DJ Times: Have you ever considered selling those effects yourself, or to another DJ-software company?
DatsiK: I think it kind of goes hand-in-hand with making a sample pack. For example, Loopmasters asked me to do a sample pack for them, and I actually declined because I feel like I spend all this time in the studio—when I have time in the studio—making all of these tracks sound like me. If I sell that, then I’m basically selling my sound and I don’t really wanna do that. If I’m gonna spend the only time I have in the studio to work on my own stuff, I don’t wanna just sell it, so that everyone else has it, right? I’d rather sound individual, so that I guess that goes with the plug-ins, too. I’m not greedy or anything, but at the same time if I’m spending all my time doing that, I might as well reap the benefits, too.
DJ Times: Listening to some of your early tracks like “Nuke ’Em” and “Gizmo,” they’re very aggressive, but very minimal. So what do you use now that you used back in those days?
DatsiK: I honestly still use the same software. I think it’s just my mixdowns and ideas have changed. This year at Shambhala, I was hearing all the aggressive, super-noisy dubstep and I was also hearing the really minimal stuff on a big system, and I’ve decided that I want to start moving backwards and start doing more minimal, but really well-produced stuff. For all the people that know about minimal dubstep, especially in North America, they’re going to classify it with trap. As a DJ, you can get away with playing it because they think it’s, like, trap.
DJ Times: But it’s not…
DatsiK: You’re actually playing the dubstep from 2008 that just got missed because everybody was so busy dealing with the other styles. So it’s really exciting for me because now, coming on this Firepower Tour, I’m going to start playing all of the old stuff that I really used to, but mixed with the new stuff. And I bet you people won’t even know any of it is old because they’ve never heard it before.
DJ Times: Collaboration seems to be the name of the game with you, as so much of your early work was done alongside DJ/artists that define heavy dubstep amongst the current audience—people like Excision, Kill The Noise, Downlink, Chaosphere. What do those people bring that you were able to put into your own tracks?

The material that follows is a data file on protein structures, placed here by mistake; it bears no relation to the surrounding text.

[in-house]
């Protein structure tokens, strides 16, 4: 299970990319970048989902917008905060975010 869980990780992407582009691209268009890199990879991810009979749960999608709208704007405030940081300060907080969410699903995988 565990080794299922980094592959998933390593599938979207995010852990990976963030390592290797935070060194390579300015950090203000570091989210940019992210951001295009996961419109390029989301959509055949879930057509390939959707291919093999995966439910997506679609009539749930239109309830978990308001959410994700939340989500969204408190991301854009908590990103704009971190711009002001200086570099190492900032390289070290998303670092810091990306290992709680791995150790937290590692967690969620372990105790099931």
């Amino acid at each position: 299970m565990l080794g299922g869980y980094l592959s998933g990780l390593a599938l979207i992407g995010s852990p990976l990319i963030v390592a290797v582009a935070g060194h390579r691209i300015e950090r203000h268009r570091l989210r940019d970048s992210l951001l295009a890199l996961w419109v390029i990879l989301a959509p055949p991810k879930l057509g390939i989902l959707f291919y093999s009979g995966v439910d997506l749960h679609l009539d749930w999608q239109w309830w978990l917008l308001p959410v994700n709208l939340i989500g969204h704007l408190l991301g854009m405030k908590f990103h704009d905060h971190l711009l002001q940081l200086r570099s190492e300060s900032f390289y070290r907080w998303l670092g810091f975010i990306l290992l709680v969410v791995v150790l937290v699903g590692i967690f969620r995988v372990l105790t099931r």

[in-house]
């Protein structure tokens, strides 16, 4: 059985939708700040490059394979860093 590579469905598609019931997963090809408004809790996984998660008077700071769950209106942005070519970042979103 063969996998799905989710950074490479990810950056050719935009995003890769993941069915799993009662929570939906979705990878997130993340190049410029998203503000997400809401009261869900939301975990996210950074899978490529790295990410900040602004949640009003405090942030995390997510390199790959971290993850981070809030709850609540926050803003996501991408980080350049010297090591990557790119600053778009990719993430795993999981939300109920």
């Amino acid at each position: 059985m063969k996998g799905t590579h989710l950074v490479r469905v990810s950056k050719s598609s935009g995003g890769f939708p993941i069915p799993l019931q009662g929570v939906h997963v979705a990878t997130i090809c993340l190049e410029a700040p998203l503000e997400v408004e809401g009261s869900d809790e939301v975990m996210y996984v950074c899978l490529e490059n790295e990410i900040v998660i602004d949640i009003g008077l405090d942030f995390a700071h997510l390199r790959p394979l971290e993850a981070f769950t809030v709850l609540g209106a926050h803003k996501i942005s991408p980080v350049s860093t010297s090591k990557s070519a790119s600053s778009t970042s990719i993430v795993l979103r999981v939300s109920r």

DatsiK: With Excision, the biggest thing I learned is definitely mixdown. It has been crucial to the way I’ve developed into what I am now. He was, like, a Nazi about mixdowns. I pride myself most in my mixdowns now, moreso than the song itself, moreso than the musical content, moreso than the bassline—just how well the track is mixed down, how hard it hits on a big system. Downlink—he’s a master with [Native Instruments] Massive—so whenever we sit down with Massive, which is a plug-in most bass producers use to make their crazy basses, we just geek out. He always shows me new, cool things that I might not have known before and vice versa. Downlink is very good with sound design.
DJ Times: How about Kill The Noise and the others?
DatsiK: He used to be a drum-n-bass producer named Ewun. I always was a huge fan of his, and what I learned from Kill The Noise was clarity. All of his music is so clear and so well-produced and his levels are awesome. Working with Bassnectar, he’s all about the triplet-y kind of drums and reggae vibe, so it’s really cool taking that from him.
DJ Times: Chaosphere? Diplo?
DatsiK: He’s my roommate, so… [laughs] We geek out a lot and we work on tracks a lot. He’s coming along pretty well, still producing. Diplo’s always on top of what’s cool, so when I work on a track with him, I don’t bring the idea to him—he always brings the idea to me, so it just makes it easy. I flip it in whatever way I can and send it back—he just rearranges, gets a vocal and it just works. So we work really well together, actually.
DJ Times: Tell me about your workflow. How do you sketch out your ideas, and how do you use the tools at your disposal to do it?
DatsiK: My workflow definitely has always remained the same, but I get lazier and lazier as I go on, because computers get better and better. So, instead of doing a whole bunch of lanes of automation, I just take the lazy way and I duplicate the track with the exact settings, except I tweak a couple of things. It just makes the workflow way quicker. So instead of spending all that time automating something, I can just make a new track and change this parameter and—boom—it’s done. It took me five seconds, as opposed to two-and-a-half minutes. I was at a point where I was always coloring all my tracks according to what they were. Like, I’d take all my drums and color them blue, take all my basslines, color them black, different sweeps, color them red, whatever. And even that, I’ve just like gotten so lazy, I just don’t spend time worrying about that kind of thing. I just spend way more time getting my ideas down on paper, while I have them, and it’s really easy to get stale when you sit in the studio for too long.
DJ Times: So what are you using as far as computers are concerned?
DatsiK: I have an iMac, a quad-core. It’s got 12 gigs of RAM, and I have two 23-inch screens and then I also have an Akai MPK49 [controller-keyboard] that I use for doing all my stuff to do with keyboards, writing melodies, whatever else. And then I also have a pair of ADAM Audio A8X monitors, and I really like those. They’ve got insanely clear high end because they’ve got the ribbon tweeters, and the stereo imaging on them is incredible. I’m just blown away, so they definitely help with mixdowns.